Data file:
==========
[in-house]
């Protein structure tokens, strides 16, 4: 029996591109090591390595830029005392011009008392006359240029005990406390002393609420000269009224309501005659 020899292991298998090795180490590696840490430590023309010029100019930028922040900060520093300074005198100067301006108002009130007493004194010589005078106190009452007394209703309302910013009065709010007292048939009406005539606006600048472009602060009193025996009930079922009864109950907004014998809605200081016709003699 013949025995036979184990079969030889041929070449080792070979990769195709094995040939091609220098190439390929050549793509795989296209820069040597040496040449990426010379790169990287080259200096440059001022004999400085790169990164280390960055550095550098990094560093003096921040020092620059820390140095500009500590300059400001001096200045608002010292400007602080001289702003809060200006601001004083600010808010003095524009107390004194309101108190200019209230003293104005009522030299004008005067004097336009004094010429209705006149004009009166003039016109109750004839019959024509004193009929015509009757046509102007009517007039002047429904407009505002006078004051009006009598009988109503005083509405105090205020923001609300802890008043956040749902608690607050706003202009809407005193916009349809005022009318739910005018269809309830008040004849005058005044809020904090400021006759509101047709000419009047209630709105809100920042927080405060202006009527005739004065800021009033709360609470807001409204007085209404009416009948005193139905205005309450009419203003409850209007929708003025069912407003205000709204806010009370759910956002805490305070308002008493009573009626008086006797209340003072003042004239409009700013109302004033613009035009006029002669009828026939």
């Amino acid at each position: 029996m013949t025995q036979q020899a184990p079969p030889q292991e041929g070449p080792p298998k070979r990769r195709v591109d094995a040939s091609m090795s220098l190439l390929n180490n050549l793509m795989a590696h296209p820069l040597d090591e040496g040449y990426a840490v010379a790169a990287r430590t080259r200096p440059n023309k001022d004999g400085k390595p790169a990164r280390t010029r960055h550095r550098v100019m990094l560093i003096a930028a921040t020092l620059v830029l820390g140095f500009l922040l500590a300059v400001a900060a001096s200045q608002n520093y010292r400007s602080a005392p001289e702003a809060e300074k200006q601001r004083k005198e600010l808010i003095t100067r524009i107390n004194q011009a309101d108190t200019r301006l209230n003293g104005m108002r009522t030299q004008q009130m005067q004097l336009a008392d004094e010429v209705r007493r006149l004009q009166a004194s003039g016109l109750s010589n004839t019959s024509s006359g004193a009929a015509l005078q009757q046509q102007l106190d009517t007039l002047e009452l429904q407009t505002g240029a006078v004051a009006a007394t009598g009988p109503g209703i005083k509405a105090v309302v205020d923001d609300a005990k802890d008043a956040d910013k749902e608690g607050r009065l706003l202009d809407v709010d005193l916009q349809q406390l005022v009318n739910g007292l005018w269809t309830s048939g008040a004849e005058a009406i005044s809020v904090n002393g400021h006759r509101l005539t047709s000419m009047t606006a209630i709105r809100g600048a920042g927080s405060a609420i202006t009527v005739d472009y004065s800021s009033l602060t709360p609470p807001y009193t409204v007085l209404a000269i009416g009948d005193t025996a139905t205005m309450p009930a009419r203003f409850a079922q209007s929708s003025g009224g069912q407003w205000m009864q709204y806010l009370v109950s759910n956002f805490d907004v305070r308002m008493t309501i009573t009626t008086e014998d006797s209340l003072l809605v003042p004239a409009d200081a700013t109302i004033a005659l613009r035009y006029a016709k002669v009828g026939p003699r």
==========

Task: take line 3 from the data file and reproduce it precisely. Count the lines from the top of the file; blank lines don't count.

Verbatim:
């Amino acid at each position: 029996m013949t025995q036979q020899a184990p079969p030889q292991e041929g070449p080792p298998k070979r990769r195709v591109d094995a040939s091609m090795s220098l190439l390929n180490n050549l793509m795989a590696h296209p820069l040597d090591e040496g040449y990426a840490v010379a790169a990287r430590t080259r200096p440059n023309k001022d004999g400085k390595p790169a990164r280390t010029r960055h550095r550098v100019m990094l560093i003096a930028a921040t020092l620059v830029l820390g140095f500009l922040l500590a300059v400001a900060a001096s200045q608002n520093y010292r400007s602080a005392p001289e702003a809060e300074k200006q601001r004083k005198e600010l808010i003095t100067r524009i107390n004194q011009a309101d108190t200019r301006l209230n003293g104005m108002r009522t030299q004008q009130m005067q004097l336009a008392d004094e010429v209705r007493r006149l004009q009166a004194s003039g016109l109750s010589n004839t019959s024509s006359g004193a009929a015509l005078q009757q046509q102007l106190d009517t007039l002047e009452l429904q407009t505002g240029a006078v004051a009006a007394t009598g009988p109503g209703i005083k509405a105090v309302v205020d923001d609300a005990k802890d008043a956040d910013k749902e608690g607050r009065l706003l202009d809407v709010d005193l916009q349809q406390l005022v009318n739910g007292l005018w269809t309830s048939g008040a004849e005058a009406i005044s809020v904090n002393g400021h006759r509101l005539t047709s000419m009047t606006a209630i709105r809100g600048a920042g927080s405060a609420i202006t009527v005739d472009y004065s800021s009033l602060t709360p609470p807001y009193t409204v007085l209404a000269i009416g009948d005193t025996a139905t205005m309450p009930a009419r203003f409850a079922q209007s929708s003025g009224g069912q407003w205000m009864q709204y806010l009370v109950s759910n956002f805490d907004v305070r308002m008493t309501i009573t009626t008086e014998d006797s209340l003072l809605v003042p004239a409009d200081a700013t109302i004033a005659l613009r035009y006029a016709k002669v009828g026939p003699r």